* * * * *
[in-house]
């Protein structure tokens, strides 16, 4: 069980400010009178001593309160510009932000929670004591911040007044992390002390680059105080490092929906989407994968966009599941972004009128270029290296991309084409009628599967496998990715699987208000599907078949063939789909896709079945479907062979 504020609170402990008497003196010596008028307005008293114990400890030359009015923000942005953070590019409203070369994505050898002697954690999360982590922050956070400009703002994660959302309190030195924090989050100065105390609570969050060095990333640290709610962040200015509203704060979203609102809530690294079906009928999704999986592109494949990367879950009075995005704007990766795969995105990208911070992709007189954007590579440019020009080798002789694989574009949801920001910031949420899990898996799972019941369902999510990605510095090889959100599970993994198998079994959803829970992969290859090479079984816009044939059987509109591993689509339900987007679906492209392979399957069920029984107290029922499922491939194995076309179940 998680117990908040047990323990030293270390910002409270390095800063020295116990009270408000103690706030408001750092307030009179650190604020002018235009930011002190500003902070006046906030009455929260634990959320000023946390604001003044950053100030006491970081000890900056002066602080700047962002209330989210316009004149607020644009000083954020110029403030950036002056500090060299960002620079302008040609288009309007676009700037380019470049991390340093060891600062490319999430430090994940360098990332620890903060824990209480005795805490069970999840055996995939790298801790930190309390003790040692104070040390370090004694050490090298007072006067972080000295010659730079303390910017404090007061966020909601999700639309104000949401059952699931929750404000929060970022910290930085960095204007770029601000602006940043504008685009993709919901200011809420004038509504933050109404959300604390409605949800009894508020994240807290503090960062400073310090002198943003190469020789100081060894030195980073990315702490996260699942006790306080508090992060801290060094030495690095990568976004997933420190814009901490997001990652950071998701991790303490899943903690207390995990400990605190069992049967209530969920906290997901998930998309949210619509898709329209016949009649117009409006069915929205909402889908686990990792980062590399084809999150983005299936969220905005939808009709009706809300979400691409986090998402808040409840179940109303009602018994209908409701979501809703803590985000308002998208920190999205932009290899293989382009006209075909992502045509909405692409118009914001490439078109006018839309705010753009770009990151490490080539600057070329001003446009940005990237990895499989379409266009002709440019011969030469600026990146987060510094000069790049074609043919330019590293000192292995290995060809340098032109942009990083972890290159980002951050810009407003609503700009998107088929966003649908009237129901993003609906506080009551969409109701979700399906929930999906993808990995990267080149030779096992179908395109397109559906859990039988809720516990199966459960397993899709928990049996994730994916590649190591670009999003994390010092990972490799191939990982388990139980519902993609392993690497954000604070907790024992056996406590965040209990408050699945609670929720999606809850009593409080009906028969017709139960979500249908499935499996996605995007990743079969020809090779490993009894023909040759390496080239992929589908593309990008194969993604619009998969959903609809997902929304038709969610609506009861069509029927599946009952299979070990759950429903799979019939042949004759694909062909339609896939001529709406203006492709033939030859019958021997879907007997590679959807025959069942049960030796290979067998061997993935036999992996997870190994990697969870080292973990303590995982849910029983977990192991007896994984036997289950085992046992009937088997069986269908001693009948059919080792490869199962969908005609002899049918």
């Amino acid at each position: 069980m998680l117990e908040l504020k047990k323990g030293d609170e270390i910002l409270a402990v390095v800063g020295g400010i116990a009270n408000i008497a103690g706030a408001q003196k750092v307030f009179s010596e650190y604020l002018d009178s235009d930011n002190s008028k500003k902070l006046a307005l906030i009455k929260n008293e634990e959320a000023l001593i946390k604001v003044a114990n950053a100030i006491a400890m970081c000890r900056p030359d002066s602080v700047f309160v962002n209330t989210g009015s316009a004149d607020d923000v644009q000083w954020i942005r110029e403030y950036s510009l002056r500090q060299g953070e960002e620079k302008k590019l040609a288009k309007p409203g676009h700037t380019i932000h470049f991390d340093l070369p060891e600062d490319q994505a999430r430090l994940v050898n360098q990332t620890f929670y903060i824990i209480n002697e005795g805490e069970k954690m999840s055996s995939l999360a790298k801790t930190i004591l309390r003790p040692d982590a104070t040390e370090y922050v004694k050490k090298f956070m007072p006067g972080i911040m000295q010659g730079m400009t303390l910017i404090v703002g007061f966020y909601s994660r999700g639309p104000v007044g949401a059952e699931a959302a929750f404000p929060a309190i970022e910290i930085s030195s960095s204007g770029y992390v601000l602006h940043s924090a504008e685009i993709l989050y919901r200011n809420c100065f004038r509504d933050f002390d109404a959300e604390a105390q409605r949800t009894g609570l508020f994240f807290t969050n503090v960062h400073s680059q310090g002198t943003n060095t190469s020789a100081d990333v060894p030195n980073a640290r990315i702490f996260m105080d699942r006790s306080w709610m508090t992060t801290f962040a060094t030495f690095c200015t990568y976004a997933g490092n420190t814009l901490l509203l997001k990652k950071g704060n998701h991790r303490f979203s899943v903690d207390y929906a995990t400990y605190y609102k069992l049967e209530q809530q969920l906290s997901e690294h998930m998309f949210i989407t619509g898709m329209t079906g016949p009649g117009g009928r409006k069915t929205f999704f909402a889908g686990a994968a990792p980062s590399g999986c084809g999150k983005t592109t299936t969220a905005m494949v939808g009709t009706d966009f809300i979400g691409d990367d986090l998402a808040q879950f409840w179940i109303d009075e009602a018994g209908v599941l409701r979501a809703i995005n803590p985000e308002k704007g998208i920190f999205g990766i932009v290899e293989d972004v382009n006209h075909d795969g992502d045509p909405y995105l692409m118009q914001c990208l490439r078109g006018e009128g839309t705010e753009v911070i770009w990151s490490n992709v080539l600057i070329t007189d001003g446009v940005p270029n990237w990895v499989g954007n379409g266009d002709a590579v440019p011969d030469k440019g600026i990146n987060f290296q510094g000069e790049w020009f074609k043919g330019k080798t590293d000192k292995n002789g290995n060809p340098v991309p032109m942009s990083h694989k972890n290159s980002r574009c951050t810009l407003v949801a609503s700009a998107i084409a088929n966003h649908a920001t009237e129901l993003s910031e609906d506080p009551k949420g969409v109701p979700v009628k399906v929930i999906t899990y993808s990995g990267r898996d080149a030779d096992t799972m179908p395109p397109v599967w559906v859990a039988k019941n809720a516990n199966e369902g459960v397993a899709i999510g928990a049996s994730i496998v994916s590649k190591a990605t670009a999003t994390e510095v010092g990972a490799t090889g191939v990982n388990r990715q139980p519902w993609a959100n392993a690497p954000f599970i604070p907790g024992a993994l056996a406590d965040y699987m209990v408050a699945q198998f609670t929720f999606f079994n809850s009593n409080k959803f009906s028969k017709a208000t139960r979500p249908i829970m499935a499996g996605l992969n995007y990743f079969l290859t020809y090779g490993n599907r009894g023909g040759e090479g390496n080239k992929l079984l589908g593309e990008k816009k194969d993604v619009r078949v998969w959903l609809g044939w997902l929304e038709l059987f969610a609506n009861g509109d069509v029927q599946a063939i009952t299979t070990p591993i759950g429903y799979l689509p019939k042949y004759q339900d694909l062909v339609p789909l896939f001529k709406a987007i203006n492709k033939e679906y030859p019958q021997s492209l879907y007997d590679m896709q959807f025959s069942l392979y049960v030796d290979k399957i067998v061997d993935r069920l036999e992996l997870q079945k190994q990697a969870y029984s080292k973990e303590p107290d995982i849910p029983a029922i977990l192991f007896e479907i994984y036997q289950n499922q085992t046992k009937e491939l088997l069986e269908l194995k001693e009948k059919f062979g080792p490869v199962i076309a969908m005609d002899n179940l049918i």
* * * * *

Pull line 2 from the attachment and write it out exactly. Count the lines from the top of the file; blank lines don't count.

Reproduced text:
């Protein structure tokens, strides 16, 4: 069980400010009178001593309160510009932000929670004591911040007044992390002390680059105080490092929906989407994968966009599941972004009128270029290296991309084409009628599967496998990715699987208000599907078949063939789909896709079945479907062979 504020609170402990008497003196010596008028307005008293114990400890030359009015923000942005953070590019409203070369994505050898002697954690999360982590922050956070400009703002994660959302309190030195924090989050100065105390609570969050060095990333640290709610962040200015509203704060979203609102809530690294079906009928999704999986592109494949990367879950009075995005704007990766795969995105990208911070992709007189954007590579440019020009080798002789694989574009949801920001910031949420899990898996799972019941369902999510990605510095090889959100599970993994198998079994959803829970992969290859090479079984816009044939059987509109591993689509339900987007679906492209392979399957069920029984107290029922499922491939194995076309179940 998680117990908040047990323990030293270390910002409270390095800063020295116990009270408000103690706030408001750092307030009179650190604020002018235009930011002190500003902070006046906030009455929260634990959320000023946390604001003044950053100030006491970081000890900056002066602080700047962002209330989210316009004149607020644009000083954020110029403030950036002056500090060299960002620079302008040609288009309007676009700037380019470049991390340093060891600062490319999430430090994940360098990332620890903060824990209480005795805490069970999840055996995939790298801790930190309390003790040692104070040390370090004694050490090298007072006067972080000295010659730079303390910017404090007061966020909601999700639309104000949401059952699931929750404000929060970022910290930085960095204007770029601000602006940043504008685009993709919901200011809420004038509504933050109404959300604390409605949800009894508020994240807290503090960062400073310090002198943003190469020789100081060894030195980073990315702490996260699942006790306080508090992060801290060094030495690095990568976004997933420190814009901490997001990652950071998701991790303490899943903690207390995990400990605190069992049967209530969920906290997901998930998309949210619509898709329209016949009649117009409006069915929205909402889908686990990792980062590399084809999150983005299936969220905005939808009709009706809300979400691409986090998402808040409840179940109303009602018994209908409701979501809703803590985000308002998208920190999205932009290899293989382009006209075909992502045509909405692409118009914001490439078109006018839309705010753009770009990151490490080539600057070329001003446009940005990237990895499989379409266009002709440019011969030469600026990146987060510094000069790049074609043919330019590293000192292995290995060809340098032109942009990083972890290159980002951050810009407003609503700009998107088929966003649908009237129901993003609906506080009551969409109701979700399906929930999906993808990995990267080149030779096992179908395109397109559906859990039988809720516990199966459960397993899709928990049996994730994916590649190591670009999003994390010092990972490799191939990982388990139980519902993609392993690497954000604070907790024992056996406590965040209990408050699945609670929720999606809850009593409080009906028969017709139960979500249908499935499996996605995007990743079969020809090779490993009894023909040759390496080239992929589908593309990008194969993604619009998969959903609809997902929304038709969610609506009861069509029927599946009952299979070990759950429903799979019939042949004759694909062909339609896939001529709406203006492709033939030859019958021997879907007997590679959807025959069942049960030796290979067998061997993935036999992996997870190994990697969870080292973990303590995982849910029983977990192991007896994984036997289950085992046992009937088997069986269908001693009948059919080792490869199962969908005609002899049918």